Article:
This Activist, Mother And A Survivor Is Helping Kids To Speak Up Until Someone Listens

“My uncle, my father and my grandfather keep shoving their hands into my private parts.” said a four-year-old, her frail body trembling just by the mere thought of it. According to National Crime Records Bureau, every hour in India, 4 children suffer from sexual abuse, with kids as young as few months old.

Yet, when it comes to making kids understand about "sex and sexuality" most parents and teachers prefer to "brush it under the carpet," believes Nusrat Khan Pahade.

Nusrat And Cactus Foundation

Nusrat Khan Pahade is an activist, mother and a survivor of child sexual abuse. After going through the horrifying act herself, she knows what comes along with it. The guilt, shame and the blame for the victims instead of sexual perpetrators. It can play havoc to a child's self-esteem. 

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Nusrat is now determined that no other child should ever go through the emotional and physical trauma of abuse. That wish led to the formation of Cactus Foundation, by this they hope to wage a war against the silence and lack of awareness surrounding such acts and through this create an ideal environment for the kids. This foundation is run by group of volunteers comprising mostly of homemakers, they also have a core team which has been with the organization for more than 16 years.     

The Touch

To achieve the above goal this foundation works with parents, teachers, schools and other organizations to raise awareness on child sexual abuse and along with that educate kids on "safe and unsafe” touch. So that no kid is ever silent about his/her trauma and carry on living with guilt and shame. 

Forced Silence

The most important aspect they feel that they need to work on is the way families who try to silence the kids about such incidents.

“Since the perpetrators are usually known to the families, the members will urge to bury the issue,” says Asif Iqbal, the principal of a school partnering with Cactus. He further adds that, “If it’s a female child, for example, the family worries about what the society will think, or whether people will look at her with the wrong intentions. But people should remember that it is not the child’s fault. It is the fault of the cruel wrongdoer,” he added.

If we think boys are safe, we are wrong. Boys are at an almost equal risk of sexual abuse, according to a report by the Ministry of Women and Child Welfare – 52% to 60% of children who were sexually abused were boys.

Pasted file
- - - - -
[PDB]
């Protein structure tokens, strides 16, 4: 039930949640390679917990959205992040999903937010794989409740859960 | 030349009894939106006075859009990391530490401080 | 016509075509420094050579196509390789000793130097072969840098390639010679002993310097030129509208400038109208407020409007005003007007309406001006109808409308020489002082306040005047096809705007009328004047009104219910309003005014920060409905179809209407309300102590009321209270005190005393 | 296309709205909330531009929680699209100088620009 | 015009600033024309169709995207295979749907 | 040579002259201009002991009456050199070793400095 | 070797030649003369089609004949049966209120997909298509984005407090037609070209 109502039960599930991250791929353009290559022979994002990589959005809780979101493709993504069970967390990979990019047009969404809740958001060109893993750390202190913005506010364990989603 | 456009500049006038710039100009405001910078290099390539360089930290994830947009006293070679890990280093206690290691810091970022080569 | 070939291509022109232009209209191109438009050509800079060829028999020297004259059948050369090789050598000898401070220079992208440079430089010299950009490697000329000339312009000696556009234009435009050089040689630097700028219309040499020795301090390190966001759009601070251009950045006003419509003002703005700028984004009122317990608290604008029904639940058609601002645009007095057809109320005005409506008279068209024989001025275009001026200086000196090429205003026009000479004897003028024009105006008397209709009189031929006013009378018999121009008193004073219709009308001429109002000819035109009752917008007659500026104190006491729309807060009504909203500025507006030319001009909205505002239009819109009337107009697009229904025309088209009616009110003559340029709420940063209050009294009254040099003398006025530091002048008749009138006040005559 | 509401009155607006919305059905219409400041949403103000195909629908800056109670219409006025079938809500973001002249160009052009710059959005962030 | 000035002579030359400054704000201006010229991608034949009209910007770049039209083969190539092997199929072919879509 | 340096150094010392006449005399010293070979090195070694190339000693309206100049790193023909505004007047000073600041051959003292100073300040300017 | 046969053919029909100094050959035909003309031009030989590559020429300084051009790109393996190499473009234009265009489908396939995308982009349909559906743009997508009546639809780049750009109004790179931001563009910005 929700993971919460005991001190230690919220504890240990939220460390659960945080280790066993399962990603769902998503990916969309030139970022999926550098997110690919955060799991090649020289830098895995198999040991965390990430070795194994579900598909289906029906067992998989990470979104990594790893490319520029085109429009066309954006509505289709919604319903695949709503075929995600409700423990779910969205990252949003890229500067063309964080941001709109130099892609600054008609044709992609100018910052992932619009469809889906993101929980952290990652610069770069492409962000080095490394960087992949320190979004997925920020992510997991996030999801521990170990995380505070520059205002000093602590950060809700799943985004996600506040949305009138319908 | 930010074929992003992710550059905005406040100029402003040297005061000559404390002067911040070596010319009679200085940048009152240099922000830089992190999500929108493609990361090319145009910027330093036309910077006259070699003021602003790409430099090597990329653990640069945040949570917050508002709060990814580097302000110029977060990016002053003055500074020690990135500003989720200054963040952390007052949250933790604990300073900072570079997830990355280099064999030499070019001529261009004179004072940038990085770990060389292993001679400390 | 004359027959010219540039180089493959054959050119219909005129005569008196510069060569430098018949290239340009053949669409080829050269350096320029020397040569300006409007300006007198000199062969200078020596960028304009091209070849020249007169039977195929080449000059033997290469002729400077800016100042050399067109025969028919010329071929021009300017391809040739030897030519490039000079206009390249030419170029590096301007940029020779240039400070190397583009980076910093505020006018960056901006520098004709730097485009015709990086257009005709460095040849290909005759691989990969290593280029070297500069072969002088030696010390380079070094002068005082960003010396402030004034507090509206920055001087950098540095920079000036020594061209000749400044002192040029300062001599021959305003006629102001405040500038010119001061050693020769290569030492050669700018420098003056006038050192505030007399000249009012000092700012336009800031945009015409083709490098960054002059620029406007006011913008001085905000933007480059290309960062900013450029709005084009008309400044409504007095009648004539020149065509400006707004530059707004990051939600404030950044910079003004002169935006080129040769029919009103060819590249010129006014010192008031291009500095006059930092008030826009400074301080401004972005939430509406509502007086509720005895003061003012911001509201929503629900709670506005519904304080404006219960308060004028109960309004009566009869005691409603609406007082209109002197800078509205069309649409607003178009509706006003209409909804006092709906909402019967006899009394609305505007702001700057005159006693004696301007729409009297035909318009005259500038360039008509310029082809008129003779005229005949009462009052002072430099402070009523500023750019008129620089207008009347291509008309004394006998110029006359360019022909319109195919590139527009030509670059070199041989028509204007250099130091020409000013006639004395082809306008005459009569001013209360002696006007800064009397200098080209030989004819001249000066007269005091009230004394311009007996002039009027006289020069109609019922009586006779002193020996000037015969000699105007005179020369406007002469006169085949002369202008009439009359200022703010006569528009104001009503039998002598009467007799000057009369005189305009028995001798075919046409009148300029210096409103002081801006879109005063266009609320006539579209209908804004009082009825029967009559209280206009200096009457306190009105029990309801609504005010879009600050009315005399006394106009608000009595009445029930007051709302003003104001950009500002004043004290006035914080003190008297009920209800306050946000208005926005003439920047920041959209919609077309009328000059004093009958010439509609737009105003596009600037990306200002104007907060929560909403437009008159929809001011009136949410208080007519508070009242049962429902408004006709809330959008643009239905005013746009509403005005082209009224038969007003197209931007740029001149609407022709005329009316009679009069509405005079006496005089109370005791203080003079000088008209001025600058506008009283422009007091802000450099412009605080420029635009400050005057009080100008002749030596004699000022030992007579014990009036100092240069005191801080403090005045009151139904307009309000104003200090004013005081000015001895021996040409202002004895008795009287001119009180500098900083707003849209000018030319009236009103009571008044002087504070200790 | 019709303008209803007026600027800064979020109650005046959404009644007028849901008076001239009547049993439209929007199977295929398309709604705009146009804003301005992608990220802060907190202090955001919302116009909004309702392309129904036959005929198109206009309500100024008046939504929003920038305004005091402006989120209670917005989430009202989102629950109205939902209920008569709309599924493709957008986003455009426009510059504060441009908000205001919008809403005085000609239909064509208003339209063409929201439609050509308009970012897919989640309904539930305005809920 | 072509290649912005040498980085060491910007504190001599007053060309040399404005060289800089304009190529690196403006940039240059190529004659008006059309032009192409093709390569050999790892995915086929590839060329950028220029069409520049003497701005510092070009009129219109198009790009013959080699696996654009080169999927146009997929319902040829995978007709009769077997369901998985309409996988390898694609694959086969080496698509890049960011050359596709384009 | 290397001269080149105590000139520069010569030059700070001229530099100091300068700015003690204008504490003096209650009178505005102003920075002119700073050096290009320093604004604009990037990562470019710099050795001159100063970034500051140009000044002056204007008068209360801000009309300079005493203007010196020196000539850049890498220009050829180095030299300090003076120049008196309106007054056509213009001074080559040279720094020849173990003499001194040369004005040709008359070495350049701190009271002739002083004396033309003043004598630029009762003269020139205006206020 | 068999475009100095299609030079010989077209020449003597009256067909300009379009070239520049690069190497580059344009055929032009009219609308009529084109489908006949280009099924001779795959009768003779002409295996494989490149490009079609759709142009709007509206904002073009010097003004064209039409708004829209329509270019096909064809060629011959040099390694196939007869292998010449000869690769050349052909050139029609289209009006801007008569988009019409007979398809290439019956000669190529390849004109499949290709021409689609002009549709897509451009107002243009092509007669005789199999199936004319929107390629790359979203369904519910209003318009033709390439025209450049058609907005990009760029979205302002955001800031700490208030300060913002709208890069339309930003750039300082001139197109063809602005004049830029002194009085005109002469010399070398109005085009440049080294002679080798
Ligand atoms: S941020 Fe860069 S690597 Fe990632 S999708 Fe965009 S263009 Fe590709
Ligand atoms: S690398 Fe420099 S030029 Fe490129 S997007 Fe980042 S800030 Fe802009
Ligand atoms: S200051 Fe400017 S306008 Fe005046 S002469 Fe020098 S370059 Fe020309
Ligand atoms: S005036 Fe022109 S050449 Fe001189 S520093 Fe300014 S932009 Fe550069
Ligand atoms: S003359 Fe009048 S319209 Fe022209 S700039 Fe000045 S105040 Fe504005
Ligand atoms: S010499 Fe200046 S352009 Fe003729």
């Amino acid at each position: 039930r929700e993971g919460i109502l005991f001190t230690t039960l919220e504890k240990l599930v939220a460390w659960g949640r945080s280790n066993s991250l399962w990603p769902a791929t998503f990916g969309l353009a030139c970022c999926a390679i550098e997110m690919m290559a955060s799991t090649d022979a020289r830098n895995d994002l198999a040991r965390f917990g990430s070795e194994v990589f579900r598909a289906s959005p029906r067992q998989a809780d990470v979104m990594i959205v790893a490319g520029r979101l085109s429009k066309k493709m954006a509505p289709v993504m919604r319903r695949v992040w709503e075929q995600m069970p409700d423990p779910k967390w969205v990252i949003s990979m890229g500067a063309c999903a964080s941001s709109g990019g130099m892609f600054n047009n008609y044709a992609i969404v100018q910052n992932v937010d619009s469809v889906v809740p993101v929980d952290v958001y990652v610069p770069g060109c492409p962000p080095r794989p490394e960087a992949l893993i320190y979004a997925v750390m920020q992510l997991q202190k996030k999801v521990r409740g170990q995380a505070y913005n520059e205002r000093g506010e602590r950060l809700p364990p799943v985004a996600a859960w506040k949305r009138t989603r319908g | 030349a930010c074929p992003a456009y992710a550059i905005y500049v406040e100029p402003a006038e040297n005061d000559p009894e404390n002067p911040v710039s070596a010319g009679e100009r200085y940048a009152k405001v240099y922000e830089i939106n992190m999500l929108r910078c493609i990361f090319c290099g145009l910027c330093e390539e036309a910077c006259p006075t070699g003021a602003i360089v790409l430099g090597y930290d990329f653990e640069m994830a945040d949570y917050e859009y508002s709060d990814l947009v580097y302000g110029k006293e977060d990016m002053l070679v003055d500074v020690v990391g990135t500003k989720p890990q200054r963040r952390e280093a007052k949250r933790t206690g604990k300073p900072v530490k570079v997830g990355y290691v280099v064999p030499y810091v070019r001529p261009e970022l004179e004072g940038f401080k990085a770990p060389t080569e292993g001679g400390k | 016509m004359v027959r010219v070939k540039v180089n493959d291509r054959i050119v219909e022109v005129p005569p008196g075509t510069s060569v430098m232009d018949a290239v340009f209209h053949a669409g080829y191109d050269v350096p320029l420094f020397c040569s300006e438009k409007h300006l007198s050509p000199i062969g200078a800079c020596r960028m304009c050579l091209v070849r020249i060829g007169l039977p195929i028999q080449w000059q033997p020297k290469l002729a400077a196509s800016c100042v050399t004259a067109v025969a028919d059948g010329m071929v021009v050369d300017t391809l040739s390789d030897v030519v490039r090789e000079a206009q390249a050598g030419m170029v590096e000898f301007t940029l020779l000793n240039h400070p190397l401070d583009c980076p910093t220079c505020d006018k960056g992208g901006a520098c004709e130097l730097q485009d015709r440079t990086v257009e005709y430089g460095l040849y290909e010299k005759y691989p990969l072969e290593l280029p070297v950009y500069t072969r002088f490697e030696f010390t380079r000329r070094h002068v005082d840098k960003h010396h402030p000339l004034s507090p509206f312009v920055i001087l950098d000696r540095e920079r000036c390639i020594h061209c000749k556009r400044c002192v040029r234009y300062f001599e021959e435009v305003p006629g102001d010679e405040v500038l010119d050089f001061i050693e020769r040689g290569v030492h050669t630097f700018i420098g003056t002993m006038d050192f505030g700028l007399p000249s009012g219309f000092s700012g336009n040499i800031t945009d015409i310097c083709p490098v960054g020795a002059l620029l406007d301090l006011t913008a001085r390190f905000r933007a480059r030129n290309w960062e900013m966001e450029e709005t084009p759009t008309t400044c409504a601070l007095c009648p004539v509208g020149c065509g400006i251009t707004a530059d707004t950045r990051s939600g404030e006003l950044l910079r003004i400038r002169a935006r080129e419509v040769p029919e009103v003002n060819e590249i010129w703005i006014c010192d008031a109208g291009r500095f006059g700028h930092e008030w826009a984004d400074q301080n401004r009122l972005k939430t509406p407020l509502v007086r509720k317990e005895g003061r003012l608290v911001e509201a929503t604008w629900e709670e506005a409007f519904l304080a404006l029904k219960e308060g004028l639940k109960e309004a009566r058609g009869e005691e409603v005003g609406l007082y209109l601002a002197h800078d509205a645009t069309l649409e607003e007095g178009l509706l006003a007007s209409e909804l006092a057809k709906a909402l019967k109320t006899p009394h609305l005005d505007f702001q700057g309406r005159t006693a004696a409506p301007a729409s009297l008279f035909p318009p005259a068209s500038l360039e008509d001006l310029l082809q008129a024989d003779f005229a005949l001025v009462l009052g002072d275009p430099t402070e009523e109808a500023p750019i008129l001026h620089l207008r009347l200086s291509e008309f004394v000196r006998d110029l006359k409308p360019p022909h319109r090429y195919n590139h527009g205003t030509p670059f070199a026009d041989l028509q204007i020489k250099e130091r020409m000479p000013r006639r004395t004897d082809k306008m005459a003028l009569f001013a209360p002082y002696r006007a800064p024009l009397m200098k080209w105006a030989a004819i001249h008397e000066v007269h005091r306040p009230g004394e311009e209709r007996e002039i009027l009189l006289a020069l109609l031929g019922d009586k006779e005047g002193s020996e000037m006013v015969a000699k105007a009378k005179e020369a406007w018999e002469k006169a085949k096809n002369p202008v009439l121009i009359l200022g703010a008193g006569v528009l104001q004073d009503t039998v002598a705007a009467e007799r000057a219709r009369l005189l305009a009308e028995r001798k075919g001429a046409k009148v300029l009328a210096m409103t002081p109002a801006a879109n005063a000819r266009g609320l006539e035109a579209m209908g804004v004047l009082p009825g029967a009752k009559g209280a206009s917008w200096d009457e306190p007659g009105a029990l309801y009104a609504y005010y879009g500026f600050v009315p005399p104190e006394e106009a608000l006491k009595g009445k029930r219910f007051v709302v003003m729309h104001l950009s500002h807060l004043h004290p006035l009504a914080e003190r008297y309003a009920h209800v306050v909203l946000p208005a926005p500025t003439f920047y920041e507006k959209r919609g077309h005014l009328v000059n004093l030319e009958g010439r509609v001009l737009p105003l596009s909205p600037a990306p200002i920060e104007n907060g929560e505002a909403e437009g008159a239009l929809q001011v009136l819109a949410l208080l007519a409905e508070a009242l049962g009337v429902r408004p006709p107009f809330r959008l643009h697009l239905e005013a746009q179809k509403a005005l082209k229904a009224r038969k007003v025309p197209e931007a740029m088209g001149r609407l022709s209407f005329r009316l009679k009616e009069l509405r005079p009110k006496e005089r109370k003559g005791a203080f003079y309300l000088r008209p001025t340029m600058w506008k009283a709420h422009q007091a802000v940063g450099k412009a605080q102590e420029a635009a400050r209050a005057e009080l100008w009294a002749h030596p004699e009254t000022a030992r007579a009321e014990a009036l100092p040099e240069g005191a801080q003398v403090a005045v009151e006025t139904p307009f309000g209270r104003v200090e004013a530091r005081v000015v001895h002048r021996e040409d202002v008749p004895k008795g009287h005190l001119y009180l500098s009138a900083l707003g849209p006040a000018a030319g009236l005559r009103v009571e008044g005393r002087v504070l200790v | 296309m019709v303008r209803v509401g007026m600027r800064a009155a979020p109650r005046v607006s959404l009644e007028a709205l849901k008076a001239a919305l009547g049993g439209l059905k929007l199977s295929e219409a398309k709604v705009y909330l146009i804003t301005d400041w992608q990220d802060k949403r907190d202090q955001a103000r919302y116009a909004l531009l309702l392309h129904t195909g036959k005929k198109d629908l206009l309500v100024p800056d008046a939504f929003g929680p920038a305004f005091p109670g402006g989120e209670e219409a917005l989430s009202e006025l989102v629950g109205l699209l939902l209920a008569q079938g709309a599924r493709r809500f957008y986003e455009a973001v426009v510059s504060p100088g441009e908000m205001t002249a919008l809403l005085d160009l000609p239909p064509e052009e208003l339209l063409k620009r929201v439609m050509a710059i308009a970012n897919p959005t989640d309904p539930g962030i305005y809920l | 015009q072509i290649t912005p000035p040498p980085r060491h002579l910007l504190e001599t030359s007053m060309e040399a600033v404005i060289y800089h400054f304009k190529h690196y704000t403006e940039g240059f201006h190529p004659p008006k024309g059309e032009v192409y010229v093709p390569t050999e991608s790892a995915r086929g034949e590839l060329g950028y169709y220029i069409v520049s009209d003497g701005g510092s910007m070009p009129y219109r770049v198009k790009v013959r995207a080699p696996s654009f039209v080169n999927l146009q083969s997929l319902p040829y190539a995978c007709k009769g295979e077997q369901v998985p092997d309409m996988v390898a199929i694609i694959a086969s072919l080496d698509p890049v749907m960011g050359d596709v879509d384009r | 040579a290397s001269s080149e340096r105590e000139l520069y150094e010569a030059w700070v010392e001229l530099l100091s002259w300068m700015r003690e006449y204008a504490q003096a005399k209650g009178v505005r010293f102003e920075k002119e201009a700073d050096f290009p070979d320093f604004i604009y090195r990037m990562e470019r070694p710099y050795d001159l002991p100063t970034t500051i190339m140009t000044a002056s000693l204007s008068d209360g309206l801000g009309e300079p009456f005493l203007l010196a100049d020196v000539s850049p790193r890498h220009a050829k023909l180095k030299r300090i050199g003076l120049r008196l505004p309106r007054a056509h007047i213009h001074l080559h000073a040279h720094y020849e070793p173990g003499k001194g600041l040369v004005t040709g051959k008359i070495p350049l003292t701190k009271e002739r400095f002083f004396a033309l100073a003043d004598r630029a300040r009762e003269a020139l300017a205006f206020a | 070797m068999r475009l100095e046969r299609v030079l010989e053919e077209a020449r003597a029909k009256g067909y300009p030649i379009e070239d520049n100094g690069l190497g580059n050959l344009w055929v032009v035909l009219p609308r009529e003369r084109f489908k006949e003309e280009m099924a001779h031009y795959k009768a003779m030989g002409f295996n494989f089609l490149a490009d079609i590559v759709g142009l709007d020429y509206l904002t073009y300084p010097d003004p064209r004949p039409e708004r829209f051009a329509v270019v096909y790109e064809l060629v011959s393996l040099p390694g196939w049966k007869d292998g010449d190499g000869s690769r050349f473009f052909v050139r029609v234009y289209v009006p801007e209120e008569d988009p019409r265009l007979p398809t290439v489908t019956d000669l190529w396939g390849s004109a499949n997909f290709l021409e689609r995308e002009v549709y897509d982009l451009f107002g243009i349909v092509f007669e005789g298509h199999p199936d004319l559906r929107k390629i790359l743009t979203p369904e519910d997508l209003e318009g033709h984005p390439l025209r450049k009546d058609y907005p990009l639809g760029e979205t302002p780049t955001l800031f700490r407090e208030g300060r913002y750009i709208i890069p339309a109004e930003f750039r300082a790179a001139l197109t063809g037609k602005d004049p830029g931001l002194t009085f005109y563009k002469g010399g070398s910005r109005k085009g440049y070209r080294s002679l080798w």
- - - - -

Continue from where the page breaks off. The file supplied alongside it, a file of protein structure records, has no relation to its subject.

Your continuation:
Educating Children And Their Parents

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Cactus is working hard to ensure that children are heard and conversations about sex and sexuality are no more avoided.  This can only be done through educating and creating awareness, but it is not as simple as it seems. Most of us feel child sexual abuse is just a physical act. But in reality, according to The Protection of Children from Sexual Offences Act, 2012, making a child watch objectionable content, and making any form of inappropriate gestures or sounds with sexual intent, is a form of sexual abuse. 

The only thing that holds a key to this problem is educating children about this. 

Positive Changes

Wahida Begum, a teacher with a partnering NGO, has noticed the positive results. “The children now know the difference between a safe and unsafe touch. They no longer feel shy or ashamed to share about the issue, and know what to do,” she says.She further adds: “Now they tell us: ‘We will tell our parents. If they don’t listen, we will tell the teachers. We will speak until someone listens."

Nusrat though is brain behind this foundation, is practical enough to know change cannot happen in a day. According to her, "At the end of the day, it is just the first step we are taking to try to create this awareness.” Adding to that she says “Maybe not this generation, but I’m sure the next generation will be bold enough, will be courageous enough to fight and stop child sexual abuse, and to talk about it.” 


We at Kenfolios hope to see the foundation successfully bring the children and their parents out of the shell and discuss things about themselves without feeling guilty and shameful about it.


Picture Source: Lifebeyondnumbers and ourbetterworld.com





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